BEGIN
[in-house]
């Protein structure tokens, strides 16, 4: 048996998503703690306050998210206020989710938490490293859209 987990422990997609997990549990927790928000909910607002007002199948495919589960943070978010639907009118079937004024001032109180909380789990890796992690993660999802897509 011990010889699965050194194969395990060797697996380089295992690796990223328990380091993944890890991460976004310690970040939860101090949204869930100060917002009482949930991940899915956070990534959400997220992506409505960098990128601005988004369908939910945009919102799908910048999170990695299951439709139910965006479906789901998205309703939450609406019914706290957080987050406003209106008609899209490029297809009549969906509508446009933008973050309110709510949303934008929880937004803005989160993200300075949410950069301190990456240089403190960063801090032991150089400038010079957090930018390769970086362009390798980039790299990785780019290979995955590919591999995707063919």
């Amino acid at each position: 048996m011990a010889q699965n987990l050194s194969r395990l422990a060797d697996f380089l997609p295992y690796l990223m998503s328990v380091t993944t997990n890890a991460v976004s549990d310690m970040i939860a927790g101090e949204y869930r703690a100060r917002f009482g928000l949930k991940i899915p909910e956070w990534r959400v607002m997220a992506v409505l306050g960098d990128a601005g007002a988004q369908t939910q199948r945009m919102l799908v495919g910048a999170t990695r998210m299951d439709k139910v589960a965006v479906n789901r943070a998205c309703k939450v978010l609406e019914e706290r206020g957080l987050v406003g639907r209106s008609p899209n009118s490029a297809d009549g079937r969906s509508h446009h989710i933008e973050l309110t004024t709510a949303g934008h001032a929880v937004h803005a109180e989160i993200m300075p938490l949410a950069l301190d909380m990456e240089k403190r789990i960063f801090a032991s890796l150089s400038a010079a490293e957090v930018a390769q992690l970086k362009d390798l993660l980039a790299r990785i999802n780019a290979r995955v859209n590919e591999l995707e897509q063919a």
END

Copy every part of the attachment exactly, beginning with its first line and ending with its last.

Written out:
[in-house]
């Protein structure tokens, strides 16, 4: 048996998503703690306050998210206020989710938490490293859209 987990422990997609997990549990927790928000909910607002007002199948495919589960943070978010639907009118079937004024001032109180909380789990890796992690993660999802897509 011990010889699965050194194969395990060797697996380089295992690796990223328990380091993944890890991460976004310690970040939860101090949204869930100060917002009482949930991940899915956070990534959400997220992506409505960098990128601005988004369908939910945009919102799908910048999170990695299951439709139910965006479906789901998205309703939450609406019914706290957080987050406003209106008609899209490029297809009549969906509508446009933008973050309110709510949303934008929880937004803005989160993200300075949410950069301190990456240089403190960063801090032991150089400038010079957090930018390769970086362009390798980039790299990785780019290979995955590919591999995707063919």
């Amino acid at each position: 048996m011990a010889q699965n987990l050194s194969r395990l422990a060797d697996f380089l997609p295992y690796l990223m998503s328990v380091t993944t997990n890890a991460v976004s549990d310690m970040i939860a927790g101090e949204y869930r703690a100060r917002f009482g928000l949930k991940i899915p909910e956070w990534r959400v607002m997220a992506v409505l306050g960098d990128a601005g007002a988004q369908t939910q199948r945009m919102l799908v495919g910048a999170t990695r998210m299951d439709k139910v589960a965006v479906n789901r943070a998205c309703k939450v978010l609406e019914e706290r206020g957080l987050v406003g639907r209106s008609p899209n009118s490029a297809d009549g079937r969906s509508h446009h989710i933008e973050l309110t004024t709510a949303g934008h001032a929880v937004h803005a109180e989160i993200m300075p938490l949410a950069l301190d909380m990456e240089k403190r789990i960063f801090a032991s890796l150089s400038a010079a490293e957090v930018a390769q992690l970086k362009d390798l993660l980039a790299r990785i999802n780019a290979r995955v859209n590919e591999l995707e897509q063919a």